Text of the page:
World Bulletin / News Desk
A landmark truce is to take effect in Syria on Saturday, the United States and Russia announced, but the "cessation of hostilities" does not include the ISIL and Al-Nusra Front, the main factions.
The leading opposition group in the five-year conflict gave its conditional acceptance to Monday's announcement, however Israel said it was sceptical the deal would hold, and analysts warned any pause in the fighting would be dependent on Russia, Iran and President Bashar al-Assad.
The announcement came a day after the deadliest attack in Syria's brutal civil war, with 134 people -- mostly civilians -- killed in a series of blasts near Damascus.
In a joint statement, Washington and Moscow said the partial truce would begin at midnight Damascus time, suspending a vicious conflict that has left more than 260,000 people dead and seen half the population displaced.
"If implemented and adhered to, this cessation will not only lead to a decline in violence, but also continue to expand the delivery of urgently needed humanitarian supplies to besieged areas and support a political transition to a government that is responsive to the desires of the Syrian people," US Secretary of State John Kerry said.
US President Barack Obama and Russia's President Vladimir Putin discussed the deal by phone, the White House said.
Putin said Moscow would do "whatever is necessary" to ensure Damascus respects the agreement.
"We are counting on the United States to do the same with its allies and the groups that it supports," he said.
The two global powers are pursuing separate air wars in Syria, with Russia pounding rebel targets and a US-led coalition focused on IS jihadists.
UN Secretary General Ban Ki-moon called the deal a "long-awaited signal of hope", and urged all sides to abide by it.
Will ceasefire hold?
There was no immediate reaction from Damascus, but the main grouping of opposition factions said it "agreed to respond positively to international efforts to reach a truce deal".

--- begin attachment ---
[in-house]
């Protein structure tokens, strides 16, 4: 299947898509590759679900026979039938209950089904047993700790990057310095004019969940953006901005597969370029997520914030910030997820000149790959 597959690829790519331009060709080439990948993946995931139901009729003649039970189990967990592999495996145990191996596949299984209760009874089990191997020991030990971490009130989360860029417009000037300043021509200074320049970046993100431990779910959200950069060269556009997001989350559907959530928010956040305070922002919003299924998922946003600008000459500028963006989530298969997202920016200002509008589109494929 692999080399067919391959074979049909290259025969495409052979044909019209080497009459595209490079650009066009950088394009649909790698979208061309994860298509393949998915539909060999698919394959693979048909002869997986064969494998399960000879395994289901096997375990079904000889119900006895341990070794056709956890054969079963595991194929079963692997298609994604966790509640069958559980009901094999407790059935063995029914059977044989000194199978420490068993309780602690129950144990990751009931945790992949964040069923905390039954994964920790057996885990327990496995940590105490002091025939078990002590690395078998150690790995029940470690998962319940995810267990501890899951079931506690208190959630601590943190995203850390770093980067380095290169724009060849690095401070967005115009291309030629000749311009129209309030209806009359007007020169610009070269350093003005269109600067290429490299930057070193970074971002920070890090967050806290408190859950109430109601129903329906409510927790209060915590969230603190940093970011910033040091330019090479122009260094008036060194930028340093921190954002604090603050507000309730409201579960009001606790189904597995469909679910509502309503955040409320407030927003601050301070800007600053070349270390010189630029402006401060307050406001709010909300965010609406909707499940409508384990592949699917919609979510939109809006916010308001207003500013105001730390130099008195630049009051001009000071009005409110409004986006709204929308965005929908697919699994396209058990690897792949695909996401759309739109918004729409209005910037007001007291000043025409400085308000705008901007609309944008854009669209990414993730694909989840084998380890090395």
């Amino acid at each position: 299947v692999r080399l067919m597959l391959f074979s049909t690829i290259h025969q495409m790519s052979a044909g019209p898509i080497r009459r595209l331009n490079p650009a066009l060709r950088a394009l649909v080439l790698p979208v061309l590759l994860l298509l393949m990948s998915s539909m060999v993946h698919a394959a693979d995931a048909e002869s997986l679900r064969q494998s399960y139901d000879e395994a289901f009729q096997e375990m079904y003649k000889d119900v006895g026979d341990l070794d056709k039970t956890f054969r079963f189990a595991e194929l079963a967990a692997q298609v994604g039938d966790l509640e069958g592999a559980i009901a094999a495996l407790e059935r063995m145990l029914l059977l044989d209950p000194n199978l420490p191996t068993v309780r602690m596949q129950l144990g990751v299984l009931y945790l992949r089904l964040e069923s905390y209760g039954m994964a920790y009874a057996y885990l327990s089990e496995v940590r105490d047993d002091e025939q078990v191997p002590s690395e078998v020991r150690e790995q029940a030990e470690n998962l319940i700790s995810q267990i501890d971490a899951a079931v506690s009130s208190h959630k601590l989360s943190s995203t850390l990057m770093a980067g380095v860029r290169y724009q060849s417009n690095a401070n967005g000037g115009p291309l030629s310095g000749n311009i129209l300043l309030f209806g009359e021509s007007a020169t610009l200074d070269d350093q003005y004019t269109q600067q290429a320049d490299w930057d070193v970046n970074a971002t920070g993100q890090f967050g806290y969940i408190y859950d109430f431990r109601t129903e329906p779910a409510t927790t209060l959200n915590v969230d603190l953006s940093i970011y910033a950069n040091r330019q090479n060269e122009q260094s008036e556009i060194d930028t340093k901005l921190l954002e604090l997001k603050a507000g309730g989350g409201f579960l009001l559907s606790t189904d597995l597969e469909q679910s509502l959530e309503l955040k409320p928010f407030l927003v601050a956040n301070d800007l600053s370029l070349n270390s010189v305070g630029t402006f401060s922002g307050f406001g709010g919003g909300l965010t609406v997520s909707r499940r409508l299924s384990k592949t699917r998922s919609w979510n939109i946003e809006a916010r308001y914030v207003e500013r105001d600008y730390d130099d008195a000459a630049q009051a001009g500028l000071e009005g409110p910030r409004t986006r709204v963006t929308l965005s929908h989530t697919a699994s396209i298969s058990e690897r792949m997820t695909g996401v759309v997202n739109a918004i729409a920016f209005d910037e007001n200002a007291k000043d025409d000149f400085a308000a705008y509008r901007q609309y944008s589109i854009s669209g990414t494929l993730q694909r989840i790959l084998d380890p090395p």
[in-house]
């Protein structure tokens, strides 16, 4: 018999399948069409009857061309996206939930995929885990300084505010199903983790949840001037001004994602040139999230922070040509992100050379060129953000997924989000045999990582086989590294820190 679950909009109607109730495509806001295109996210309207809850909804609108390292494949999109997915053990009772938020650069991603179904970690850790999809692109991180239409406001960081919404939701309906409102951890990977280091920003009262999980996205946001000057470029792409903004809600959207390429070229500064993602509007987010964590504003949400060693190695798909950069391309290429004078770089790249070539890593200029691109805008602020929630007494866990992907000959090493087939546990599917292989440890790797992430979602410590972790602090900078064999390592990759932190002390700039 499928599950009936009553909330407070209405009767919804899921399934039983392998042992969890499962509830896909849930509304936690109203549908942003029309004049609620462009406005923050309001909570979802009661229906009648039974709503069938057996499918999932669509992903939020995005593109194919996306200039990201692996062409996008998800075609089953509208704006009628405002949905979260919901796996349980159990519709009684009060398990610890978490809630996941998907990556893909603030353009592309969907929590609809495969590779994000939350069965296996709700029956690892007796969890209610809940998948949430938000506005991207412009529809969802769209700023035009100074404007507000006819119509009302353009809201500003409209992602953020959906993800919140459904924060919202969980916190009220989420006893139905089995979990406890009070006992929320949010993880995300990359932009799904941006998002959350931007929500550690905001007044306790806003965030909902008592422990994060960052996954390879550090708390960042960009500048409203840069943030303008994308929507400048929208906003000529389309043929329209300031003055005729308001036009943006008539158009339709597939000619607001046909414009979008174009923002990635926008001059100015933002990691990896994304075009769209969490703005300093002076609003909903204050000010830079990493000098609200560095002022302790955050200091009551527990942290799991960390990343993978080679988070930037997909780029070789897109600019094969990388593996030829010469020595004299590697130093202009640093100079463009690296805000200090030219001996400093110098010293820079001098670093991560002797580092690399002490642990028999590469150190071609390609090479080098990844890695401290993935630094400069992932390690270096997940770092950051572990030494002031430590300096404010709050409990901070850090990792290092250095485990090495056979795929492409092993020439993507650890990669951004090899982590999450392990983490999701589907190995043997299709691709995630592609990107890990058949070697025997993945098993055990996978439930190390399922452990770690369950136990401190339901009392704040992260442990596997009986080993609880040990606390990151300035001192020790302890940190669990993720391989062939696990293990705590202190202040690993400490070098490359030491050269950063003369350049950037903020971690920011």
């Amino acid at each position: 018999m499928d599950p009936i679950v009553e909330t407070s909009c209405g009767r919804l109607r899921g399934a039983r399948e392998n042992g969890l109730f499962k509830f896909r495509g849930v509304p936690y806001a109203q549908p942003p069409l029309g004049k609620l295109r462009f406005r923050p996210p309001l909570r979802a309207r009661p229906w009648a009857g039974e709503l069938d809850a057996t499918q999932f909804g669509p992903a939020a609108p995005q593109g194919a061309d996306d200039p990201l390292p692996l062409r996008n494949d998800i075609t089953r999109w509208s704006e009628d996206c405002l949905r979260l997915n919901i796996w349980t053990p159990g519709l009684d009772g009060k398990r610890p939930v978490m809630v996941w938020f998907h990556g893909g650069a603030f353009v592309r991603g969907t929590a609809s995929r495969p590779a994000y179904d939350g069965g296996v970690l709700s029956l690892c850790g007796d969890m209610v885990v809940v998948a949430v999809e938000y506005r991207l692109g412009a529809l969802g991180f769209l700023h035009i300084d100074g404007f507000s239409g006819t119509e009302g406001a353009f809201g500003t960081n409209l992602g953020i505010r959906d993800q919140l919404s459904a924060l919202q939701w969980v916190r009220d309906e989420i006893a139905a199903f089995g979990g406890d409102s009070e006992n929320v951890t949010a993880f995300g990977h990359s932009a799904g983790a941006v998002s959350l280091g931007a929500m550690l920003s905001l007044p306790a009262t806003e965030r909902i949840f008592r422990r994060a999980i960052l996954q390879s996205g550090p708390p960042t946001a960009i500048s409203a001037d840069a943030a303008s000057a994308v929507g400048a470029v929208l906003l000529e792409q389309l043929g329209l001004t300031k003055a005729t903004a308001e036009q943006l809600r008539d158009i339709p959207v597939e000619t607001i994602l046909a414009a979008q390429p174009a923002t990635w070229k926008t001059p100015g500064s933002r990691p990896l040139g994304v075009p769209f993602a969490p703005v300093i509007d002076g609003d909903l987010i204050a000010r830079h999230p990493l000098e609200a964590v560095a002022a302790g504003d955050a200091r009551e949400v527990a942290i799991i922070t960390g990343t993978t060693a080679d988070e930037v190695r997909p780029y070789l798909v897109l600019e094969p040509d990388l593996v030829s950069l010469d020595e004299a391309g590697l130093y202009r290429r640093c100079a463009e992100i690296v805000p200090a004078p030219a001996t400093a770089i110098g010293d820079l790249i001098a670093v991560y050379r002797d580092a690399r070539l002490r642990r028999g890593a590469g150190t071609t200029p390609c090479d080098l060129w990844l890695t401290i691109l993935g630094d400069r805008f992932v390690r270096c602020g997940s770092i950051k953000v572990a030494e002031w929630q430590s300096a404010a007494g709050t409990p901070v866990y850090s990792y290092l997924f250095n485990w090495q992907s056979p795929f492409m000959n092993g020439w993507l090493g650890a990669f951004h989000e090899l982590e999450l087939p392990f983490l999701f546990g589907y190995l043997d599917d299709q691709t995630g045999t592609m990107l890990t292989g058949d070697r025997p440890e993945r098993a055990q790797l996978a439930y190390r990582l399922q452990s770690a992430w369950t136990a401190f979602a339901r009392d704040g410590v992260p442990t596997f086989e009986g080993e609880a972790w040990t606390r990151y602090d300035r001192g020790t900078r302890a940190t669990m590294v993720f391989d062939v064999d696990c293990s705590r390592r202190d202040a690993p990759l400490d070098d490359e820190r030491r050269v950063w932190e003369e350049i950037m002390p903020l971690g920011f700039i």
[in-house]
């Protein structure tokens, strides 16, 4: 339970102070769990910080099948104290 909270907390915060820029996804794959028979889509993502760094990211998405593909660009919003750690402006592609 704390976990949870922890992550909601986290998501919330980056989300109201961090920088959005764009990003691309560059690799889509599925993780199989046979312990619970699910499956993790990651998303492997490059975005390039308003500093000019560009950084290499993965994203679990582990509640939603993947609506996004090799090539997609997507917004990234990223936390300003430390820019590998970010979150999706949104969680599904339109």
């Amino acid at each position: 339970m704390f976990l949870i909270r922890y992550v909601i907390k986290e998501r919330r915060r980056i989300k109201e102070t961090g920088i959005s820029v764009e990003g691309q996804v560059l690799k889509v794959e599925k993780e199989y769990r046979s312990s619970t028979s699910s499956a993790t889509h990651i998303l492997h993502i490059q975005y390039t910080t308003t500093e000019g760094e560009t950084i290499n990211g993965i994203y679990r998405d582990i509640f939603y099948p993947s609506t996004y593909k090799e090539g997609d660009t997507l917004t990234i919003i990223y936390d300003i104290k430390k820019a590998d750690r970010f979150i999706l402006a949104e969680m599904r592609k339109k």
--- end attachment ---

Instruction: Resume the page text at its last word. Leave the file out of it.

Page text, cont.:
Bashar al-Zoubi, head of the political office of the Yarmouk Army, part of the rebel Free Syrian Army, said that would provide cover for Syrian President Bashar al-Assad and his Russian allies to keep attacking opposition-held territory where rebel and militant factions are tightly packed.
"Russia and the regime will target the areas of the revolutionaries on the pretext of the Nusra Front's presence, and you know how mixed those areas are, and if this happens, the truce will collapse," he said.
Rebel officials said it was impossible to pinpoint positions held by Nusra.
"For us, al-Nusra is a problematic point, because al-Nusra is not only present in Idlib, but also in Aleppo, in Damascus and in the south. The critical issue here is that civilians or the Free Syrian Army could be targeted under the pretext of targeting al-Nusra," said a senior opposition figure, Khaled Khoja.
He said the cessation would be for an initial two weeks and "could be extended indefinitely if the parties commit to it."
Analysts also had reservations about the deal.
"This depends entirely on the good faith of Russia, Iran, and the Assad regime, none of whom have shown much good faith in the last five years," Frederic C. Hof, a senior fellow at the Atlantic Council who formerly worked on US Syria policy, told the New York Times.
Iran has sent military advisers to Syria and the Tehran-backed Lebanese Shiite movement Hezbollah has deployed at least 6,000 militants to fight alongside Assad's forces.
The 17-nation International Syria Support Group backing Syria's peace process agreed at a meeting in Munich earlier this month to implement a ceasefire by last week, but that truce never materialised.